Anwar Ibrahim’s ambition to become the 5th Prime Minister of Malaysia was crushed when then-PM Mahathir Mohamad sacked him in 1998. Mr. Anwar, who served as the deputy prime minister from 1993 to 1998 under Dr. Mahathir, was declared not fit to be the next premier for corrupt practices and sodomy – allegations that many believed was politically motivated.
Mr. Anwar was jailed in April 1999 anyway. Crying injustice over his sacking, he kick started “Reformasi”, a protest movement that began in September 1998 and spread like wildfire throughout the country. As the momentum started to build, a new multiracial-based party – Parti Keadilan Nasional or National Justice Party (KEADILAN) – was formed in 1999.
On 3 August 2003, KEADILAN merged with Parti Rakyat Malaysia (PRM) to become the current party – Parti Keadilan Rakyat (PKR) or People’s Justice Party. While Anwar was locked behind bars, his wife, Wan Azizah led the party and increased its parliamentary representation from one seat to 31 seats in the 2008 General Election.
Upon his release in 2004, Anwar became the opposition de-facto leader who was instrumental in the formation of the now-defunct Pakatan Rakyat coalition. The new formidable opposition coalition would build the critical foundationleading to the ultimate defeat of the once invincible ruling Barisan Nasional government in 2018, which had ruled since independence in 1957.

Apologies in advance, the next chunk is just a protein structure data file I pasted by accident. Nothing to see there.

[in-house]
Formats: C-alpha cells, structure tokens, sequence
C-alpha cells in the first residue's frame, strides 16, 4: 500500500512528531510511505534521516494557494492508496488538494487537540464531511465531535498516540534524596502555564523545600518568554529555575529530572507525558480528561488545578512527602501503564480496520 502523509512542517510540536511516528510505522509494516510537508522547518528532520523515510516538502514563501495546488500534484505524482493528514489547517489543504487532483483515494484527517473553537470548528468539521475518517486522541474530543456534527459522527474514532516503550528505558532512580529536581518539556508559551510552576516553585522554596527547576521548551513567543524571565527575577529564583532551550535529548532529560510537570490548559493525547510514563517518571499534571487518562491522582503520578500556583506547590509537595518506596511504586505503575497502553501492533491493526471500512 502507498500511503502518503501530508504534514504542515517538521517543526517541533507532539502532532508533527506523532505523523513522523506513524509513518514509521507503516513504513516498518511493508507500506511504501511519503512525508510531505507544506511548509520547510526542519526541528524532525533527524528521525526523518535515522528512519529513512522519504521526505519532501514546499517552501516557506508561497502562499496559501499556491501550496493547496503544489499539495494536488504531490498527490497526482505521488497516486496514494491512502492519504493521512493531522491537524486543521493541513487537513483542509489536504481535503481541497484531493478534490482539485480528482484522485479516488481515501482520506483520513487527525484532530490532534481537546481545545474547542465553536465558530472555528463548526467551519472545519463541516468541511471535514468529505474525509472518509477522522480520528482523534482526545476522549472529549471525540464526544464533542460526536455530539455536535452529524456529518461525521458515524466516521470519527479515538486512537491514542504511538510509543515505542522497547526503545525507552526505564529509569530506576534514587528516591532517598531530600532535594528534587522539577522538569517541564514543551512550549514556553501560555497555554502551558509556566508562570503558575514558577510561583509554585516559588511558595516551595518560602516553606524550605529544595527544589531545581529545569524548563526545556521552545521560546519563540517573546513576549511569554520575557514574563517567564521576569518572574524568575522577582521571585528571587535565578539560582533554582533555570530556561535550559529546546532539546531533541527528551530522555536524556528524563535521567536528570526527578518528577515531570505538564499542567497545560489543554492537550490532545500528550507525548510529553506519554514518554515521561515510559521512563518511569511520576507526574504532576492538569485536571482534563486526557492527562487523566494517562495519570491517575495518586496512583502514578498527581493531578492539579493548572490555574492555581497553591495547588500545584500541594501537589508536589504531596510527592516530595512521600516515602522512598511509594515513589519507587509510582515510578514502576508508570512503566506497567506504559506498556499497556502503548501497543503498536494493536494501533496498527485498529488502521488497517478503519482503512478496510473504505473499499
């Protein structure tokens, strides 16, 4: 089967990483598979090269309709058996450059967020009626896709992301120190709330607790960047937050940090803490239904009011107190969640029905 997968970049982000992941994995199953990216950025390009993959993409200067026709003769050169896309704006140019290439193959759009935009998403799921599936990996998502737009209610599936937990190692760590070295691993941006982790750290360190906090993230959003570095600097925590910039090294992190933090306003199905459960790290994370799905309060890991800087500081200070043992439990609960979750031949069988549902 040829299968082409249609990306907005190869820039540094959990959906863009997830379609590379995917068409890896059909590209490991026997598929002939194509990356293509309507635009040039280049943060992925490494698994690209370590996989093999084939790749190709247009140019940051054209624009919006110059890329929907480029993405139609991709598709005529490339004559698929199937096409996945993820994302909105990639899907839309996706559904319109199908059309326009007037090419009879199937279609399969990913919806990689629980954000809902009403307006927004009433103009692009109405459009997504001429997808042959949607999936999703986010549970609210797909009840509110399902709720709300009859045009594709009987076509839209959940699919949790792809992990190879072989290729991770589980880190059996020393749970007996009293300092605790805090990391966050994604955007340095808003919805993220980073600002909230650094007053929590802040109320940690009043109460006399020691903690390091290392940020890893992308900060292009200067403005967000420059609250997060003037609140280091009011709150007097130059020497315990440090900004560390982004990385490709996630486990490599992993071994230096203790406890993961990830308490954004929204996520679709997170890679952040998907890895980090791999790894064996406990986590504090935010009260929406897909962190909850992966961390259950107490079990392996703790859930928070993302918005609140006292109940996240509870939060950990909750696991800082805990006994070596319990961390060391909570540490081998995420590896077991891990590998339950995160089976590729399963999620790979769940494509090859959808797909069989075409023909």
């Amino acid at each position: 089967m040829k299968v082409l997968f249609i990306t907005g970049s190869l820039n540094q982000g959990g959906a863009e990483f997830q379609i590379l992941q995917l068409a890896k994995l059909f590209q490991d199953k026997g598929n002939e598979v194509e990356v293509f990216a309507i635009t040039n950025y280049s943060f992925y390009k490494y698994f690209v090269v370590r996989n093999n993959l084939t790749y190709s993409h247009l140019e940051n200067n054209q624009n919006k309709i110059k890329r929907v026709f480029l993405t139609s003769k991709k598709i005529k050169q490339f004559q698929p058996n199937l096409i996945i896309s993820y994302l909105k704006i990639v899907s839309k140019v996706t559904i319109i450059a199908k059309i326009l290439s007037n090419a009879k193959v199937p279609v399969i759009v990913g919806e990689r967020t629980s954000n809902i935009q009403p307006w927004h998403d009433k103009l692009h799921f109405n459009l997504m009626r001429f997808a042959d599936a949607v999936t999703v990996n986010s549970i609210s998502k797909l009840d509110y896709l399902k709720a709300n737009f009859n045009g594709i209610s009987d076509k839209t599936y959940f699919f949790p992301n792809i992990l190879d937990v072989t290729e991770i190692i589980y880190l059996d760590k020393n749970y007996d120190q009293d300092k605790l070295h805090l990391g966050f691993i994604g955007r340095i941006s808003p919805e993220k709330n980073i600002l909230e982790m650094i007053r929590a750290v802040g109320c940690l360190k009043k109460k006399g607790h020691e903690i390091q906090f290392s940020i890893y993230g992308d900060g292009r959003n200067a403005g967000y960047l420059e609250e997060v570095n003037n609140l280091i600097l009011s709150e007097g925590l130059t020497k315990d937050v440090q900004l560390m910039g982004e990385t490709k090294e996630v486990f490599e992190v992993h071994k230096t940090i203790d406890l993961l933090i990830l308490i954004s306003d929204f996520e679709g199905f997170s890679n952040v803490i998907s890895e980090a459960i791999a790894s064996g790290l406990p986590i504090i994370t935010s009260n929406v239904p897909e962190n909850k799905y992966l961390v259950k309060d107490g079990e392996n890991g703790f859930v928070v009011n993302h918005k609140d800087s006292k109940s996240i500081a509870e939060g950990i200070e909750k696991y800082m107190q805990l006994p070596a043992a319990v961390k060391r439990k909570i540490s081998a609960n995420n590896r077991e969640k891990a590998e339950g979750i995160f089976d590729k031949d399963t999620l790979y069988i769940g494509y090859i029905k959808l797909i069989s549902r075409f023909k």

In the same year that Anwar began a 5-year prison sentence in 2015, after a second sodomy conviction was upheld under Najib administration, Pakatan Rakyat was dissolved and a new opposition coalition – Pakatan Harapan (Alliance of Hope) – was formed. Armed with 50 parliamentary seats won in the May 2018 general election, PKR is today the biggest party in the ruling coalition.
So, today’s Anwar is a different animal from 1998’s Anwar. Back then, prior to his sacking, Anwar was seen as an arrogant, corrupt, power-crazy, impatient – even a racist and an extremist – UMNO leader. More importantly, he was kicked out of UMNO with nothing but the shirt on his back. But he refused to go down tamely and fought for over 20 years to make a comeback.
That probably explains why Mahathir said he trusts in Anwar’s capability of leading the Pakatan Harapan (PH) coalition due to his history of leading the now-defunct Pakatan Rakyat. The prime minister said in an interview in April – “He left UMNO and he was able to bring DAP, PAS even, and his party together, so he has leadership qualities.”
In the same interview with the New Straits Times, Mahathir also revealed why Anwar is a more “acceptable” leader than former PM Najib – “I think that to have Anwar replace a person like Najib is more acceptable than to have Najib carry on, so I decided that I would work with Anwar … between Najib and Anwar, I think Najib is a worse leader than Anwar. Najib is the worst leader!”
Hence, to suggest that the 94-year-old Mahathir will not hand over his power to Anwar, as consistently trumpeted by the opposition and Anwar haters, is quite silly. It’s even sillier to suggest that Mahathir is more willing to partner with UMNO and PAS for the sake of Malay unity than to honour his promise of power transition to Anwar, especially now that Najib has returned as UMNO adviser.